A North East charity is aiming to brighten up what has been dubbed the most depressing day of the year. 

 

The third Monday in January has become known as Blue Monday, due to the combination of cold weather, dark nights and post-Christmas blues, leading to an increase in mental health issues. 

 

The Russ Devereux Headlight Project, a Teesside-based suicide prevention charity, has launched its Turn Blue Monday Bright campaign to help people who may be suffering. This year it falls on Monday, January 16th.

 

Charity founder Catherine Devereux, who set up the project in 2019 following the suicide of her husband, popular Teesside businessman Russ Devereux, said: “We know that this day can be particularly difficult for anyone suffering with their mental health, resulting in a rise in issues which can lead to suicide.

 

“We want to give people a reason to smile that day and to remind them of the little things they can do to feel better. We hope that in turn it will raise awareness of mental health issues and gets people talking, which will help us achieve our mission to reduce the number of suicides in Teesside.”

 

Turn Blue Monday Bright was first launched in 2022, following an idea from The Russ Devereux Headlight Project’s operations manager, Suzanne Julian, and encouraged people to beat the blues by dressing up in bright colours, with a suggested donation of £1.

 

Middlesbrough’s Centre Square lights were turned orange and the campaign was supported by Teesside firms such as Charles Clinkard and AV Dawson, both of which have signed up again this year. Local primary schools that took part last year have also signed up again.

 

Catherine added: “The over-riding aim of the campaign is to raise awareness of, and reduce the incidence of, mental health issues and suicide.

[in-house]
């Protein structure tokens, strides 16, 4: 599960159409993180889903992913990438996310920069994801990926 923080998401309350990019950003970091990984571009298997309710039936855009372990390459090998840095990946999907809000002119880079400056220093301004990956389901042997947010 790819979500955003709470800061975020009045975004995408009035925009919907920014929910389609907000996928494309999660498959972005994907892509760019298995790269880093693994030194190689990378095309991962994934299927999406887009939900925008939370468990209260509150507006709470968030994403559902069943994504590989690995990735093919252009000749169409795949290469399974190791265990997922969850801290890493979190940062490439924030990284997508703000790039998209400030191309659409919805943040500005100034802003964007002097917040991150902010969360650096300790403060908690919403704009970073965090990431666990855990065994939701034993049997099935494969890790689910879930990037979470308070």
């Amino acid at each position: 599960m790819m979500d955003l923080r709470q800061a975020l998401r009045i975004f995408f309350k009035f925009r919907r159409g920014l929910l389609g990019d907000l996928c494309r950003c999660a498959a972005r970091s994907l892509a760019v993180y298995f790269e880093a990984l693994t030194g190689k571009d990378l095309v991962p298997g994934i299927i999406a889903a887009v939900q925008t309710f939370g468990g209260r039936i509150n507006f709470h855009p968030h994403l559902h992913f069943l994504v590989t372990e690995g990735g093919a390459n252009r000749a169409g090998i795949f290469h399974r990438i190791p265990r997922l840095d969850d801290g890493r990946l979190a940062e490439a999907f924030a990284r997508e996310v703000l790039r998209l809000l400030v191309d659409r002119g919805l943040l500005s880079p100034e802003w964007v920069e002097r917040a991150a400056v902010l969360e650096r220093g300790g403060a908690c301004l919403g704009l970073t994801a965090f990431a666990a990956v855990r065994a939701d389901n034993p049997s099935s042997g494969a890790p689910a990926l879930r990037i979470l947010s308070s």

“The ONS figures for suicides registered in 2021 show that the North East had the highest regional rate, rising to 14.1 deaths per 100,000 people. The region has had the highest rate now for six out of the last 10 years – we want to change that.

 

“Each suicide will impact, directly or indirectly, a huge number of people, including first responders, family, friends and the wider community. 

 

“Following a suicide, those affected are at higher risk to die by suicide themselves, so it is important to support those people. Our one-to-one therapeutic support helps them work through their grief, while our Headlight Hubs, a six-week bereavement group programme, allow them to meet others who have been through the same and helps them to feel less isolated and alone, and to gain peer support.”

 

Caswell’s is sponsoring the campaign this year, providing 5,000 wristbands to local school children to raise awareness of the Russ Devereux Headlight Project and the Turn Blue Monday Bright campaign.

 

Paul Murphy, commercial director at Caswell’s, said: “We are proud to support the Turn Blue Monday Bright campaign this year by supplying the orange wristbands for the school children.”